During a divorce, one thing that can become a major issue is stalking. Stalking is against the law, and it could hurt any person’s case who participates in that action.
Stalking can be, in some cases, a form of domestic violence. It can also cause unnecessary stress and tension that is unfair for you to have to go through. With that in mind, it’s important for you to know what to do if you have asked for a divorce and you continue to be harassed and stalked by your spouse.
Stalking is more common than you may think
According to Justice.gov, around 14 out of every 1,000 adults become victims of stalking each year. Many of these people deal with stalking in the aftermath of filing for a divorce or separating from their spouses.
In fact, though 14 of 1,000 people are stalked in the general population, those who are separated or divorced are at a greater risk– a risk of about 34 people out of every 1,000.
Both men and women can be at risk of being stalked, so it’s necessary to look for the signs of stalking and to take action if you believe that you’re being stalked and harassed by your estranged spouse.
Red flags that your ex is stalking you
There are several red flags that could signify that your ex-spouse is stalking you. These might include:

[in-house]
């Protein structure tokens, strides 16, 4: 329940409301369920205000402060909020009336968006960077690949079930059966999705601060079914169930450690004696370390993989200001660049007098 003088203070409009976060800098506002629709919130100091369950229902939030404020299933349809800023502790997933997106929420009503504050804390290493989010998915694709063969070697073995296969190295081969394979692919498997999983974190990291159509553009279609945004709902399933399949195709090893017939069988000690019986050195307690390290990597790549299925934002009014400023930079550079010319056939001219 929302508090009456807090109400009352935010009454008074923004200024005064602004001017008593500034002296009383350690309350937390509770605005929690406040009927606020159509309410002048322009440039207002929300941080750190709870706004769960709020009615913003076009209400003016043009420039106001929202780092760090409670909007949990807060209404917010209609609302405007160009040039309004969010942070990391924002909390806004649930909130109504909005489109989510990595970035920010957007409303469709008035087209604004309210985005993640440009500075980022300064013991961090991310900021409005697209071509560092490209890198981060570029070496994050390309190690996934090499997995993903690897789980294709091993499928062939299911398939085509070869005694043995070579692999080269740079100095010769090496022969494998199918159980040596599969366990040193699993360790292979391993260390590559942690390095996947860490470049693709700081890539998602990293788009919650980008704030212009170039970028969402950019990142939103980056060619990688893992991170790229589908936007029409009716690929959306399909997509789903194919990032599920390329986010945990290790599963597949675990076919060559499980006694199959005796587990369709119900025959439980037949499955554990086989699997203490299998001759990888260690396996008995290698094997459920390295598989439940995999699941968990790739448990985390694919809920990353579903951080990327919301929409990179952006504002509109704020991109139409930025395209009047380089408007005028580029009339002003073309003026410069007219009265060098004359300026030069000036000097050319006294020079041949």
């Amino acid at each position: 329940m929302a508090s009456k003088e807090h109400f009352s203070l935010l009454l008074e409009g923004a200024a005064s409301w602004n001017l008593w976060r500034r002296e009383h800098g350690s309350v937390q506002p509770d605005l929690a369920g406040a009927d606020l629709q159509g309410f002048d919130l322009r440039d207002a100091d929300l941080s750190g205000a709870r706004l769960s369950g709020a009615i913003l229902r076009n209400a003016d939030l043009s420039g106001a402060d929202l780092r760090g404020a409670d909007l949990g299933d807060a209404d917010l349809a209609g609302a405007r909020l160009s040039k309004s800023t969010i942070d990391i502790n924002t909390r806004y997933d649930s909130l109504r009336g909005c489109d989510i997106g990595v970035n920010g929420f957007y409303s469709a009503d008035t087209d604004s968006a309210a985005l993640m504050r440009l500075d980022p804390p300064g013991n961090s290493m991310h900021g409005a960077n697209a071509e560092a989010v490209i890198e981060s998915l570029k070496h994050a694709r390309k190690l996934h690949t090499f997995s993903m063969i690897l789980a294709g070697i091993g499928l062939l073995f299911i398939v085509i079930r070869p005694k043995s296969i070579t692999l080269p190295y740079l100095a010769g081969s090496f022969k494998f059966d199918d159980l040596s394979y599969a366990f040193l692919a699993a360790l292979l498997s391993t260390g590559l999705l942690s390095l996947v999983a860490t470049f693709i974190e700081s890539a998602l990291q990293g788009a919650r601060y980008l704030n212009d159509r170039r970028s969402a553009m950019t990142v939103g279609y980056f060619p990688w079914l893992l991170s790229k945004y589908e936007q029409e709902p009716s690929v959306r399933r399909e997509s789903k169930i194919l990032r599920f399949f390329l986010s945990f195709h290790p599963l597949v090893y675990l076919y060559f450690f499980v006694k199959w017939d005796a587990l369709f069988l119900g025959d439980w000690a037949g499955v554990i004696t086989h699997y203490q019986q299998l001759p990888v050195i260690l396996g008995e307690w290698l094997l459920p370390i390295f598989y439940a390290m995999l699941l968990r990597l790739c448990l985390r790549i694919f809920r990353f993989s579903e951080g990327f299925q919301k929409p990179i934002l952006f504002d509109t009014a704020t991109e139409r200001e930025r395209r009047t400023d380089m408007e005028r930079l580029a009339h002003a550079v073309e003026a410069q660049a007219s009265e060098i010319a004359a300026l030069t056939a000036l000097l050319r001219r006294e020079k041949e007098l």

- Running into them no matter where you are. You might be out of town and think you saw them at a café you were visiting or could be in town and notice their vehicle following you.
- You notice a vehicle that looks like your ex’s coming by your house at all hours of the day or night.
- Your ex continues to send you emails or texts about where you’ve been or why you weren’t home when they thought you should be.
- Your friends report getting your ex as a new follower on social media, showing that they may be trying to track you.
These are some negative signs, and you need to be aware that stalking is a possibility in these kinds of scenarios. If you feel threatened, it’s necessary to let your attorney and the police know, so you can seek out a restraining or protective order.